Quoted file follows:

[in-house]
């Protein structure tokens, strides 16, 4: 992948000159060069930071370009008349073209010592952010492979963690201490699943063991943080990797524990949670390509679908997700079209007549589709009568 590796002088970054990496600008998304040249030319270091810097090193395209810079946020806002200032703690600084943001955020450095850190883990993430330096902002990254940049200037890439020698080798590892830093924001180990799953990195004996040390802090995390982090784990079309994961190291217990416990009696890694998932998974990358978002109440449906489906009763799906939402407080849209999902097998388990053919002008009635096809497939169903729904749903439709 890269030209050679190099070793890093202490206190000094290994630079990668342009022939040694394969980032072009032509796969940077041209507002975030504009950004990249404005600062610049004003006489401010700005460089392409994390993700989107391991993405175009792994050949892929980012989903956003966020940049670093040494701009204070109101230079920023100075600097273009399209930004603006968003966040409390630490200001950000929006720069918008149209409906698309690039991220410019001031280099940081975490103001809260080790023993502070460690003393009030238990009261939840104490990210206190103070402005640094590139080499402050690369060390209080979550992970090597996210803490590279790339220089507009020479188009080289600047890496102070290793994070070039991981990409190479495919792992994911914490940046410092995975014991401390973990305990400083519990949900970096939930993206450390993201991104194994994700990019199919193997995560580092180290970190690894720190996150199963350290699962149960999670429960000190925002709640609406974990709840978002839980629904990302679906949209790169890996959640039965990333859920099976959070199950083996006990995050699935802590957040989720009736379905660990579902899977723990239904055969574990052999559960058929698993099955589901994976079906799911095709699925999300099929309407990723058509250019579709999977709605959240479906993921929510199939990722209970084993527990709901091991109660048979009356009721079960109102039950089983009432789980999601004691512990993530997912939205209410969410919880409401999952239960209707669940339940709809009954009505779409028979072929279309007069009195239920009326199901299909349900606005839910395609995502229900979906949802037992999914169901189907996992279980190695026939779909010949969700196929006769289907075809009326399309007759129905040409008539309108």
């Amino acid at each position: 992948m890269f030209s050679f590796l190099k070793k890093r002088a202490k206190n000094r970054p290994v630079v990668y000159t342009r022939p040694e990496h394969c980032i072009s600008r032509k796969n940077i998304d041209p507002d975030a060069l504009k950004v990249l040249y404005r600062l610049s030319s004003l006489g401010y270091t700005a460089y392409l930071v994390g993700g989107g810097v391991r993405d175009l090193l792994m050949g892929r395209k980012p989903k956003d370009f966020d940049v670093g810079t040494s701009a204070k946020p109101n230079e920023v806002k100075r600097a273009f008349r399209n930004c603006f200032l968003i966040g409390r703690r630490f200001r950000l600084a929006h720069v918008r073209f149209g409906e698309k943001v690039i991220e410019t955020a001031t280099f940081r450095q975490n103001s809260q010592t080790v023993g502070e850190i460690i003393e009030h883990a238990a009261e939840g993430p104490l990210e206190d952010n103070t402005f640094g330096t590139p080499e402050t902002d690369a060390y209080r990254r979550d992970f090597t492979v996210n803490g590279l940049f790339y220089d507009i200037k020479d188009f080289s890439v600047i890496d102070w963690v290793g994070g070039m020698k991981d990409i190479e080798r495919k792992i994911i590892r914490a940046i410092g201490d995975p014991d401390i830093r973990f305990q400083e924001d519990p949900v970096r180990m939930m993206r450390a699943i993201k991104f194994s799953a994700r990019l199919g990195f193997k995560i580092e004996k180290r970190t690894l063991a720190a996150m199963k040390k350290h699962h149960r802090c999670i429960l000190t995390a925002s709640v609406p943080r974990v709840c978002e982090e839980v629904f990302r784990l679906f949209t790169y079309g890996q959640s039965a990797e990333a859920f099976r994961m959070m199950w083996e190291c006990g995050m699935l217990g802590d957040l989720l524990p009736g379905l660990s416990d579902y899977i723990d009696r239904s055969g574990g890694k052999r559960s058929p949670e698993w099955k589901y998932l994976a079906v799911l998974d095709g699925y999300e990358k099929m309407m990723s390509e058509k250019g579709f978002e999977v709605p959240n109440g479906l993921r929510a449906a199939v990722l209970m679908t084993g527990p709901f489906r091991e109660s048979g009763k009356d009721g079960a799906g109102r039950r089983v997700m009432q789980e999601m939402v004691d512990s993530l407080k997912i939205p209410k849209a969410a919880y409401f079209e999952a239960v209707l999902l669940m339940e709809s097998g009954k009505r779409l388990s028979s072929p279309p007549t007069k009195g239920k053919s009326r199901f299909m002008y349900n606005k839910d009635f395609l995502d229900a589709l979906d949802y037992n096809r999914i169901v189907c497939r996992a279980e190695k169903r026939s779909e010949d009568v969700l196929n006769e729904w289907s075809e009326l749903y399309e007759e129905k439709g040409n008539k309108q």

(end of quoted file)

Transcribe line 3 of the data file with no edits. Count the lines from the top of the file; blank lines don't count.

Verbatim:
């Amino acid at each position: 992948m890269f030209s050679f590796l190099k070793k890093r002088a202490k206190n000094r970054p290994v630079v990668y000159t342009r022939p040694e990496h394969c980032i072009s600008r032509k796969n940077i998304d041209p507002d975030a060069l504009k950004v990249l040249y404005r600062l610049s030319s004003l006489g401010y270091t700005a460089y392409l930071v994390g993700g989107g810097v391991r993405d175009l090193l792994m050949g892929r395209k980012p989903k956003d370009f966020d940049v670093g810079t040494s701009a204070k946020p109101n230079e920023v806002k100075r600097a273009f008349r399209n930004c603006f200032l968003i966040g409390r703690r630490f200001r950000l600084a929006h720069v918008r073209f149209g409906e698309k943001v690039i991220e410019t955020a001031t280099f940081r450095q975490n103001s809260q010592t080790v023993g502070e850190i460690i003393e009030h883990a238990a009261e939840g993430p104490l990210e206190d952010n103070t402005f640094g330096t590139p080499e402050t902002d690369a060390y209080r990254r979550d992970f090597t492979v996210n803490g590279l940049f790339y220089d507009i200037k020479d188009f080289s890439v600047i890496d102070w963690v290793g994070g070039m020698k991981d990409i190479e080798r495919k792992i994911i590892r914490a940046i410092g201490d995975p014991d401390i830093r973990f305990q400083e924001d519990p949900v970096r180990m939930m993206r450390a699943i993201k991104f194994s799953a994700r990019l199919g990195f193997k995560i580092e004996k180290r970190t690894l063991a720190a996150m199963k040390k350290h699962h149960r802090c999670i429960l000190t995390a925002s709640v609406p943080r974990v709840c978002e982090e839980v629904f990302r784990l679906f949209t790169y079309g890996q959640s039965a990797e990333a859920f099976r994961m959070m199950w083996e190291c006990g995050m699935l217990g802590d957040l989720l524990p009736g379905l660990s416990d579902y899977i723990d009696r239904s055969g574990g890694k052999r559960s058929p949670e698993w099955k589901y998932l994976a079906v799911l998974d095709g699925y999300e990358k099929m309407m990723s390509e058509k250019g579709f978002e999977v709605p959240n109440g479906l993921r929510a449906a199939v990722l209970m679908t084993g527990p709901f489906r091991e109660s048979g009763k009356d009721g079960a799906g109102r039950r089983v997700m009432q789980e999601m939402v004691d512990s993530l407080k997912i939205p209410k849209a969410a919880y409401f079209e999952a239960v209707l999902l669940m339940e709809s097998g009954k009505r779409l388990s028979s072929p279309p007549t007069k009195g239920k053919s009326r199901f299909m002008y349900n606005k839910d009635f395609l995502d229900a589709l979906d949802y037992n096809r999914i169901v189907c497939r996992a279980e190695k169903r026939s779909e010949d009568v969700l196929n006769e729904w289907s075809e009326l749903y399309e007759e129905k439709g040409n008539k309108q």